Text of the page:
One day last week I made my way up the stairs to record my arrival on the attendance sign-in sheet. At the landing, one of our youngest boys looked me in the eye, holding up two quarters. “Hey, Mark, I’ve got to go downstairs and pay my attendance fine!” (At Fairhaven, people who forget to record their attendance owe fifty cents.) Both his delight and his seriousness were obvious. He turned and headed downstairs to the office, all business.
This minor episode stuck with me all week, an exclamation mark on a week filled with dramatic and mundane events- a School Meeting discussion to remove a student for non-attendance; helping a teary, hungry girl find her missing lunch; playing frisbee on the field; checking in with parents and students in conferences; rushing out to visit the young man who had a minor traffic accident just up the road; hanging out in the sunlit Mears Room, now that the Aesthetics clerk (by way of School Meeting) has moved the gamers to the underused room next door.
One lens that helps me watch the rise and fall of students’ days here is the lens of agency– the state of being in action or of exerting power; operation.
Each day, each moment, are the students actively directing their lives? Metaphor always helps: Are they the captains of their ships? Yes, it’s more comfortable when they avoid the shoals, but sometimes danger accelerates growth and learning, at sea and in life. Most important is the hand on the tiller and movement. Are they active? Are they making their own choices and living with the consequences? If so, they are exemplifying agency and taking advantage of what Fairhaven offers.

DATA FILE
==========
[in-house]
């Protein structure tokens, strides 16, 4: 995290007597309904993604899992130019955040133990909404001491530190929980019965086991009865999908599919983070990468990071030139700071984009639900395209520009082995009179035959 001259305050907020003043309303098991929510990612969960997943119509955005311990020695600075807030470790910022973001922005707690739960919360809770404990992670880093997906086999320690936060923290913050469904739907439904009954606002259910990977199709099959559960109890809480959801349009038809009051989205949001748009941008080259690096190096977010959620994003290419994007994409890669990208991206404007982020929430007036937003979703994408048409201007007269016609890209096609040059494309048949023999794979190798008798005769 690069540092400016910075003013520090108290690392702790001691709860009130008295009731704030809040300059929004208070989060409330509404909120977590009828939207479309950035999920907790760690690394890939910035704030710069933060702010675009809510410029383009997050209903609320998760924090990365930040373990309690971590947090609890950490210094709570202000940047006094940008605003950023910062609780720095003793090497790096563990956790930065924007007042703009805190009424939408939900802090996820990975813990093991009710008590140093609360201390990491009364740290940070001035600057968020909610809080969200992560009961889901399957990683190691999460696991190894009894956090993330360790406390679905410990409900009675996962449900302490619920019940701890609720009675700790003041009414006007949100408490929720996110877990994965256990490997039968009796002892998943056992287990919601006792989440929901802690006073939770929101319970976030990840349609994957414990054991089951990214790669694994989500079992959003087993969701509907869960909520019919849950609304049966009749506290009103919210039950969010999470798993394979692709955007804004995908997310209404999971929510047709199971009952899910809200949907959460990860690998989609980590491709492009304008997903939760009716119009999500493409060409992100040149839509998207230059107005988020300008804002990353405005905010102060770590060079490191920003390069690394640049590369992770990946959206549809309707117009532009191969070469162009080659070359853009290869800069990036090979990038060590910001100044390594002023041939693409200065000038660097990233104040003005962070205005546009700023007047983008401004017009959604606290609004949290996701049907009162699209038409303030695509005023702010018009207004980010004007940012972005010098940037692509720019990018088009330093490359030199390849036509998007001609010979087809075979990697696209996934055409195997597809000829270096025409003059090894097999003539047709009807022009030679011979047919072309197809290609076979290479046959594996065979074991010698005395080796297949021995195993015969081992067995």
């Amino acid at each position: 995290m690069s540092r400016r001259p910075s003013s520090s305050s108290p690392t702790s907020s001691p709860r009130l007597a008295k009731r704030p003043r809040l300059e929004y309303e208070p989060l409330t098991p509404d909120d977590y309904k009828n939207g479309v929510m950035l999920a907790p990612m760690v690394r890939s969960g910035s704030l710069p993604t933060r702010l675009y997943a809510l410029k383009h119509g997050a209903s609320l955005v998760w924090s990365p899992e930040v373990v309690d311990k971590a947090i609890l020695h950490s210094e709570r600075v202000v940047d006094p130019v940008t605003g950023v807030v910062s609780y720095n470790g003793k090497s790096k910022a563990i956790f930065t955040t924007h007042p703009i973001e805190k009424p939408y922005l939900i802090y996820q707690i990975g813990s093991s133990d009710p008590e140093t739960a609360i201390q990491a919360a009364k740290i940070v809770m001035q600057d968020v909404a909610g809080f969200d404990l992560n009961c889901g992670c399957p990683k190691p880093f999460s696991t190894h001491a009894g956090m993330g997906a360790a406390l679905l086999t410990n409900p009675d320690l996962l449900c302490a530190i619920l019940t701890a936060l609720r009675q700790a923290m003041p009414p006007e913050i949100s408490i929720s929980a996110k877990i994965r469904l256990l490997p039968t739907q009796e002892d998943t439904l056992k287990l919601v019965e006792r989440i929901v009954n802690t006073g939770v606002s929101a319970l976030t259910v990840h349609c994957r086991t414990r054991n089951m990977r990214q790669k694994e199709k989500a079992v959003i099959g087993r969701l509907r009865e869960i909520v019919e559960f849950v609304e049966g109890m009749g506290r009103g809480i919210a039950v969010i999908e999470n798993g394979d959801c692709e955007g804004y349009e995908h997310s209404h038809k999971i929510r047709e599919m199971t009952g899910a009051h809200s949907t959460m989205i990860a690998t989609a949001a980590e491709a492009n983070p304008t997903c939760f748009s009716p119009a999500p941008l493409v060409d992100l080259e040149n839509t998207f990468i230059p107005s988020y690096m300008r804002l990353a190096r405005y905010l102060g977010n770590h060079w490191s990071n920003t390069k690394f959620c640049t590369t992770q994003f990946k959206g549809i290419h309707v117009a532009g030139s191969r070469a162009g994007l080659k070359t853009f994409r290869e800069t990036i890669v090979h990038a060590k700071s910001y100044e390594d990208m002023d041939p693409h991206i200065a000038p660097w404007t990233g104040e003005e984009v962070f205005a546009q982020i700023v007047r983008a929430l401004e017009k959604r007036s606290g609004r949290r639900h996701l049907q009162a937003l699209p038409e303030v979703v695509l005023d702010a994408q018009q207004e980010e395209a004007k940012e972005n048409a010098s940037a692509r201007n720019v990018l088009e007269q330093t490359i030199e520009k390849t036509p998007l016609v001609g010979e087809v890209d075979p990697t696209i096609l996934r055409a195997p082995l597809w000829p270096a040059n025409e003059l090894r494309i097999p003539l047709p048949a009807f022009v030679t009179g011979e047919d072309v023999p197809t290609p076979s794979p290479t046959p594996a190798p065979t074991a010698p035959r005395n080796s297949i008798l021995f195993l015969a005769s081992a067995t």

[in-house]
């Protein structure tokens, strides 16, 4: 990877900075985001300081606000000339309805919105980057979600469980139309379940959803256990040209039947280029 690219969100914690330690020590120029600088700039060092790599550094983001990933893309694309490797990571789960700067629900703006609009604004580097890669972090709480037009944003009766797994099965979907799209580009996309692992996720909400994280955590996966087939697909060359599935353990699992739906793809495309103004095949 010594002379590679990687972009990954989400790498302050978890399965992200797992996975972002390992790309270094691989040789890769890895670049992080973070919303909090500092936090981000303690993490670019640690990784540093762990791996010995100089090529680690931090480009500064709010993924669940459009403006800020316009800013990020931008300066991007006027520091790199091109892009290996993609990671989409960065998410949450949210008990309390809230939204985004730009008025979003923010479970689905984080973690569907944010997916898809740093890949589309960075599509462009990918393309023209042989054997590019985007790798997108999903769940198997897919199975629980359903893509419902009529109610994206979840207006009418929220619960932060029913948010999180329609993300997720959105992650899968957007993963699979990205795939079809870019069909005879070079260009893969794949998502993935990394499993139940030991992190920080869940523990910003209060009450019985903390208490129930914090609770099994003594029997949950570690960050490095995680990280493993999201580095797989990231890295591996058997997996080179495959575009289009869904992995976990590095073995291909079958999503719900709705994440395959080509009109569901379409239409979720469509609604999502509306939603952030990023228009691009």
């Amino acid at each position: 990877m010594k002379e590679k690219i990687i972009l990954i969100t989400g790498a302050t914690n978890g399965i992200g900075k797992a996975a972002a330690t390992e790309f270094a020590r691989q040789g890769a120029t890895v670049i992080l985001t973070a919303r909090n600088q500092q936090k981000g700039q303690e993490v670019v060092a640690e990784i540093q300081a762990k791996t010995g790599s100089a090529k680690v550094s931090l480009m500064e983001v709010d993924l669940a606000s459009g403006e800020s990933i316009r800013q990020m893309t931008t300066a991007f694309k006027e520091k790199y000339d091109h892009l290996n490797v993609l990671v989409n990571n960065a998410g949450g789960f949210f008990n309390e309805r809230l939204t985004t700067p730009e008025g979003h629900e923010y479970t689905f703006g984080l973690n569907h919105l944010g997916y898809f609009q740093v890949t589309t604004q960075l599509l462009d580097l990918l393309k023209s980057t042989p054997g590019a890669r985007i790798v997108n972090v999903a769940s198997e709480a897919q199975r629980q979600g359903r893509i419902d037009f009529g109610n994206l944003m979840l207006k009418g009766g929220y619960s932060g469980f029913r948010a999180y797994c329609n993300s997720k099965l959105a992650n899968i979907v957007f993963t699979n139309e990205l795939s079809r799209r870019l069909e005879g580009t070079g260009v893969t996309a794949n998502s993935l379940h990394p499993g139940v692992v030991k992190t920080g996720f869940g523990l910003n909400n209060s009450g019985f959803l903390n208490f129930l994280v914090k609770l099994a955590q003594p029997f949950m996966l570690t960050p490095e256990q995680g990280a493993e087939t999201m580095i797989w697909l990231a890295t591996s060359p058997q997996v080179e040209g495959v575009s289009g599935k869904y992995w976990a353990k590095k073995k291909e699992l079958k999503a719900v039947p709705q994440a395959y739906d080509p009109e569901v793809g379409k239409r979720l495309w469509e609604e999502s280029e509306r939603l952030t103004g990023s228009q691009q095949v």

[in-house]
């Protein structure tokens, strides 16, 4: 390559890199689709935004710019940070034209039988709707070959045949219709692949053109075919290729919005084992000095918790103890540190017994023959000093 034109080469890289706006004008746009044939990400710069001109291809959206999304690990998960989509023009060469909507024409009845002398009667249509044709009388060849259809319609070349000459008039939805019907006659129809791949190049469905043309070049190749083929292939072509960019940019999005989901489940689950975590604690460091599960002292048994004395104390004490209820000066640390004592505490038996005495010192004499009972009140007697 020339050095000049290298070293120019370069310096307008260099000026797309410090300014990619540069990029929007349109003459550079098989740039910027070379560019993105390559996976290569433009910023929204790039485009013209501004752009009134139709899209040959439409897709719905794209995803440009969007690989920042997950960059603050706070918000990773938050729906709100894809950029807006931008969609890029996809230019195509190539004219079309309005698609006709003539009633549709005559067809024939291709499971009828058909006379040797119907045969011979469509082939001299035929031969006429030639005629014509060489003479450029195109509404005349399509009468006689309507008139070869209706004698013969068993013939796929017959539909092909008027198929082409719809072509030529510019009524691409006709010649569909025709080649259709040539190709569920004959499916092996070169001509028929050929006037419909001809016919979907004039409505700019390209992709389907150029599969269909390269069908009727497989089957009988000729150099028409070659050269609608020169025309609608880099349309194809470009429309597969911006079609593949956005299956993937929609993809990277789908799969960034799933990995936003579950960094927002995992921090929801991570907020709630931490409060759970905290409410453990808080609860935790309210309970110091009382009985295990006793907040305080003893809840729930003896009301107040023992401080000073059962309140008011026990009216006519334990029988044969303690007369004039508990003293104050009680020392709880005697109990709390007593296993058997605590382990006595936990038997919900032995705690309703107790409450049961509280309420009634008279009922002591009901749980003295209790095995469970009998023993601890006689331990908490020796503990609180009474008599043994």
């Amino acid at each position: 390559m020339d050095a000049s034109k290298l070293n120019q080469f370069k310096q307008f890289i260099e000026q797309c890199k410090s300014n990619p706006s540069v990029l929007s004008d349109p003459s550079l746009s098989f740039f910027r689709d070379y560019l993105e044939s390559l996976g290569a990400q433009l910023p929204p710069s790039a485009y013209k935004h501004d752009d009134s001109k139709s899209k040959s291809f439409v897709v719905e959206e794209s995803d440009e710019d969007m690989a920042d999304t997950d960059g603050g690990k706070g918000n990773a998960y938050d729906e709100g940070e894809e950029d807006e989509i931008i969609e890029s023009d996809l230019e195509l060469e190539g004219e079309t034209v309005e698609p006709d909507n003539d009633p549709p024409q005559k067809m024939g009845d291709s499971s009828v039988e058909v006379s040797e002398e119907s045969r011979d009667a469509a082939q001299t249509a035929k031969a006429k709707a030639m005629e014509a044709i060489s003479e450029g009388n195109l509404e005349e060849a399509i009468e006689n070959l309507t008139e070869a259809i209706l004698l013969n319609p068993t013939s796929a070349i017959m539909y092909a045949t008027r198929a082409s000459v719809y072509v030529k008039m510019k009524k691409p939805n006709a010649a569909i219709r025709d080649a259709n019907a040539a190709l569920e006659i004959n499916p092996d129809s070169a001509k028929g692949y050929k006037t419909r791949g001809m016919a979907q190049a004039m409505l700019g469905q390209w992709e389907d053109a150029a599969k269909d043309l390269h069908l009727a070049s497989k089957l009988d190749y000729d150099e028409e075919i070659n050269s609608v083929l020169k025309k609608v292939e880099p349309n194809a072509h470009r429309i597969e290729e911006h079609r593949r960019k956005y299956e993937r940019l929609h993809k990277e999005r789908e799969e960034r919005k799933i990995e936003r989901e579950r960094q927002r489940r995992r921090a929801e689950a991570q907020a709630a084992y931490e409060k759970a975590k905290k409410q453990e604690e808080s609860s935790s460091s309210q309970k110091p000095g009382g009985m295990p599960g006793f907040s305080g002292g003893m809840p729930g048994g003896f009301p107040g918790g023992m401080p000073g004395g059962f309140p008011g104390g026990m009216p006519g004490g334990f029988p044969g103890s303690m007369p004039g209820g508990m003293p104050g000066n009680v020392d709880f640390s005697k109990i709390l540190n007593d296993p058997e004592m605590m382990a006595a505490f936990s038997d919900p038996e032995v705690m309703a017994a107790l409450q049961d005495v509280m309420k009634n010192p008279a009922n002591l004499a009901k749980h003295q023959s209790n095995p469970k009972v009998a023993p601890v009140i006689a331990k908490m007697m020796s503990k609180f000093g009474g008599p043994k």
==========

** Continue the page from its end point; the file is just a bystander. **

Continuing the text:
The democratic processes at Fairhaven embody this concept of agency to an extent that is unique to Sudbury schools. Only here do the young people serve and adjudicate on JC. Visitors from the Clearview Sudbury startup group sat in on a typical JC mess case this week. Although the details may have seemed trifling- who left the wood from the shop outside? Was she authorized? How about the plastic?- the JC process was orderly, earnest, and egalitarian, as real a civics lesson as a school could possibly hope to have. Of course, here students access this power every day.
Only in Sudbury schools can a student or staff member have a notion to change something or to make something happen at school and immediately act on it. As I rounded the corner, I could still hear the boy’s two-risers-at-a-time footfalls as he leaped the stairs to go pay his fine. Another student was writing her idea on the agenda for School Meeting: “Move: End the Cleaning Committee.” As she’s told me in previous conversations, she finds compulsory chores unfair and antithetical to Sudbury philosophy. She put the pen down and got on with her day. We both looked forward to the debate.
Still, she was already headed for her next activity. Agency– the state of being in action or of exerting power; operation. On the inland sea that is Fairhaven, while the democratic processes chart the course, it is her freedom that provides the steadfast agency, that puts the wind in her sails.
Fairhaven School, March 2009